TABLE OF CONTENTS
As evidenced by the prevalence of the word “play” in theatrical vocabulary, performance and games have always shared a deep connection. This issue of Analog Game Studies deals with the various ways in which performance and games are interrelated. Drawing on a wealth of theoretical and practical experience, the authors in this issue look to the performative aspects across improv, live-action role-playing (larp), and board and parlor games.
Jonathan Rey Lee’s “Performatives in Play: Deception in J.L. Austin, Theater, and Games” examines the fuzzy nature of language in games and the importance of context in determining the content of both play and theater. Lee’s analysis teases out subtle distinctions between different utterances, and is concerned just as much with what language does as what it says. On the topic of doing, Maury Elizabeth Brown and Benjamin A. Morrow’s “The Trouble with Gender in Larp” talks about how one does gender in larp, a medium that has both a performative and a somatic element. Using different examples from several larp experiences, Brown and Morrow articulate how non-normative gender presentation and sexualities struggle for visibility within the scene. Design cannot solve the thorny issue of gender binaries, but can alleviate stress and discomfort around such issues.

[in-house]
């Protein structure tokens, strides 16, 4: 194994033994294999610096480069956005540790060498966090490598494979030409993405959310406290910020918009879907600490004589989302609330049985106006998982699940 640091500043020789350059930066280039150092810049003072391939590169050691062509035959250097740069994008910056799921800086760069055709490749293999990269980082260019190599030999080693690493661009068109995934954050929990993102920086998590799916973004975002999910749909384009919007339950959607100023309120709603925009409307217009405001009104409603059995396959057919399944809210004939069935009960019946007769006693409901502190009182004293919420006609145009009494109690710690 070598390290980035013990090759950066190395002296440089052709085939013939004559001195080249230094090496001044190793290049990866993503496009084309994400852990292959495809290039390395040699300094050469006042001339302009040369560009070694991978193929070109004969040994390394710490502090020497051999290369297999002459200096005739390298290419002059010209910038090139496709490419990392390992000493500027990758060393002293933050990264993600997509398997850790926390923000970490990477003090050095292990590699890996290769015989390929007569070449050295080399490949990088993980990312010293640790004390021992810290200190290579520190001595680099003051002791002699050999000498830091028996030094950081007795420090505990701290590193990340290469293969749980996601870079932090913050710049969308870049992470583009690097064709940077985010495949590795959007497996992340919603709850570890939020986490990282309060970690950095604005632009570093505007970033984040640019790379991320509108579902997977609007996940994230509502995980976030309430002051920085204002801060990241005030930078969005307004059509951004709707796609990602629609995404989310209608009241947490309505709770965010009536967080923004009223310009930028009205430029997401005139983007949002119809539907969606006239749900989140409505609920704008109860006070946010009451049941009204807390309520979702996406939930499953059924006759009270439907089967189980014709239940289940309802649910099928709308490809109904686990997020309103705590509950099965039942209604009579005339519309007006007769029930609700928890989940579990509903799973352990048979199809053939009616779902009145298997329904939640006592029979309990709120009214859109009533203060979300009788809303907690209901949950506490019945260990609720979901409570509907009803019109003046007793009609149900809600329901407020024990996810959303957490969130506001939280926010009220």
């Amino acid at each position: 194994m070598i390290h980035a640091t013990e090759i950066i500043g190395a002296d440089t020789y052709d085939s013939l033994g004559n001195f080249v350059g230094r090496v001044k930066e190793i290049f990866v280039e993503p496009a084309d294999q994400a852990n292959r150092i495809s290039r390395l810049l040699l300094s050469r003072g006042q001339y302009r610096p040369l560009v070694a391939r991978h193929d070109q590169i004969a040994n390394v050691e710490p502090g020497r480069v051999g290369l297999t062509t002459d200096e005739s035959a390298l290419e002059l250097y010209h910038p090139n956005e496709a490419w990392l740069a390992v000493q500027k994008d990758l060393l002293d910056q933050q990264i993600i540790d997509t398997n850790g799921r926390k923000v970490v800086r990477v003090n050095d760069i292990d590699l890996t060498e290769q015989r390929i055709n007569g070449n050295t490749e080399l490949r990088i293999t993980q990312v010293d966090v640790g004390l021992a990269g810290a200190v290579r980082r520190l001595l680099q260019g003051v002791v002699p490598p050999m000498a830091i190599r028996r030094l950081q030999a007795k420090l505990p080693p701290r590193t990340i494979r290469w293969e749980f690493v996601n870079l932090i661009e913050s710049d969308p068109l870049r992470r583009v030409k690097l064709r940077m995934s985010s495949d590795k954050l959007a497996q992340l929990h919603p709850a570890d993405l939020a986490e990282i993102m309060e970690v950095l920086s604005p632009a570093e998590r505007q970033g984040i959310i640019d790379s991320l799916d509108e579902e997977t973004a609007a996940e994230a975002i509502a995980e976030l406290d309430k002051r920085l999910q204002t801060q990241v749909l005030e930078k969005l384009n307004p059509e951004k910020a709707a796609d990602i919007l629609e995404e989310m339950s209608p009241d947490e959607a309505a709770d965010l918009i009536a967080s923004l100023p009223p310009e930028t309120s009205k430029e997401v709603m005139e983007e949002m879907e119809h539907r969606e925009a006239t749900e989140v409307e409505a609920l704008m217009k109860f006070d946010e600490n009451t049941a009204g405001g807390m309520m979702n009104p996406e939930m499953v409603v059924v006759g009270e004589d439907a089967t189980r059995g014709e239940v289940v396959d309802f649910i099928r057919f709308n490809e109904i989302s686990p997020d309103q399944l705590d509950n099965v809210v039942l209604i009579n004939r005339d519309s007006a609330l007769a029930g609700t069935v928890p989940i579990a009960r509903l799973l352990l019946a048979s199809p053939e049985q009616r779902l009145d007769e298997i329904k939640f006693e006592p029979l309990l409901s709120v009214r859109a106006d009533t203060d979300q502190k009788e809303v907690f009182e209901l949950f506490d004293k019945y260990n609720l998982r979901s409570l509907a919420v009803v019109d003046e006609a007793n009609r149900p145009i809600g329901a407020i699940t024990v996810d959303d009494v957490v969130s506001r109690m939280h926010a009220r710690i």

Moyra Turkington in “A Look Back From the Future: Play and Performance in Biosphere 2013“ addresses the space of the black box theater and its future possibilities derived from improv games and live-action role-playing. Turkington details the method and production behind the Canadian sci-fi “soap” Biosphere 2013, illustrating the unique positions of both actors and audience vis-à-vis contemporary game and theater designs. The dialog between different media and role-playing activities in a traditional theater space point to an entirely re-cast relationship between actors and audience. Lisa Quoresimo in “Joy and Meaning in Theater Games” also offers a description of a recent theater production,
Charlotte Charke/Mr. Brown, derived from gameplay. Quoresimo describes the way in which improv theater games popularized by Keith Johnstone helped shape a final performance product. Her step-by-step narrative offers a road map to the use of games for development of an experimental performance.
We are proud to offer a platform for a productive dialog between performance studies and game studies, knowing that it is of considerable interest to other audiences as well.
September 14, 2015